TOEFL® Committee of Examiners 2017 Research Program
ETS is pleased to announce the TOEFL® Committee of Examiners (COE) 2017 Research Program. Applications described below should be submitted via email to TOEFLRC@ets.org by July 15, 2016.
TOEFL COE research grants are intended to support research on topics related to the TOEFL iBT® test and the TOEFL ITP® Assessment Series, promoting high-quality language assessment research as judged by the COE and Educational Testing Service (ETS). Applications that employ diverse and innovative research methodologies are encouraged.
Studies involving the collection of new empirical data can normally be funded up to US$100,000. This amount includes institutional overhead. ETS prefers to select bids which respect its nonprofit status. We therefore request that the overhead rate not exceed 15 percent.
1. Test Format and Delivery
1.1 Investigate teachers' and students' perceptions of testing conditions and modes of delivery, in particular for speaking and writing assessments.
1.2 Investigate the effects on test performance of different testing conditions and modes of delivery, in particular for speaking and writing assessments.
2. Test Use/Policy Implications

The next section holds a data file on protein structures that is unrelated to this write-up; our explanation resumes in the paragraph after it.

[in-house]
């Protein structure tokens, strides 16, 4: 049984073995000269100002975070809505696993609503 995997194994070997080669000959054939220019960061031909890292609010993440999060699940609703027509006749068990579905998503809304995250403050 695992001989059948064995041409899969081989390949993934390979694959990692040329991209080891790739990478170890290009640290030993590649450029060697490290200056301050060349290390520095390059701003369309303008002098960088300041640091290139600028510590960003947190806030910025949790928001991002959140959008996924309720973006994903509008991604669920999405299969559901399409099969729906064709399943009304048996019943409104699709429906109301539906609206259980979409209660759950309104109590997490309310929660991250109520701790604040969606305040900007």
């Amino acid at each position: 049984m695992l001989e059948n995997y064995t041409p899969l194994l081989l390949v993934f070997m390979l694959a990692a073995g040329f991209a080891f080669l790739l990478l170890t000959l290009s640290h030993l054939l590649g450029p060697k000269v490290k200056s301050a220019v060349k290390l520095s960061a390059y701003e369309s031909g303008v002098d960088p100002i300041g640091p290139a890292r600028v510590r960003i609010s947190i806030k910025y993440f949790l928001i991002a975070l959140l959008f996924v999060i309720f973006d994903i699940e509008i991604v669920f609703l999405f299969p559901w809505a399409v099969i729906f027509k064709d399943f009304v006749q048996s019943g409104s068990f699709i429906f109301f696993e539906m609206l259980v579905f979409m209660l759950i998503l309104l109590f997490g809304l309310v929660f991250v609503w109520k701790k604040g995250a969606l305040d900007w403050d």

2.1 Investigate the interpretation and uses of TOEFL iBT and/or TOEFL ITP total and/or section scores, possibly combined with other information, for one or more of the following decision-making purposes: (a) admissions, (b) placement into and/or exiting from a program, (c) awarding financial support, and (d) other educational or professional purposes. Also investigate the test takers' perceptions of the decision-making process and the consequences of these decisions.
2.2 Investigate the policy implications for the validity and interpretability of TOEFL iBT and/or TOEFL ITP test scores.
2.3 Conduct studies to establish the appropriate TOEFL iBT and/or TOEFL ITP test scores for different test takers and purposes (e.g., validating cut scores for specific uses).
3. Cognitive Processes and Demands Underlying Test Takers' Responses
Investigate cognitive processes, cognitive demands, and test-taker responses on TOEFL iBT and/or ITP test items, including skill-specific as well as integrated tasks, from the perspective of the interactional and situational authenticity of English academic domains. Of particular interest are studies that:
3.1 Investigate the relationship between, and authenticity of, test tasks and in situ English-language use tasks for academic purposes.
3.2 Provide insights into elements of task design and their effects on test-taker cognition and performance.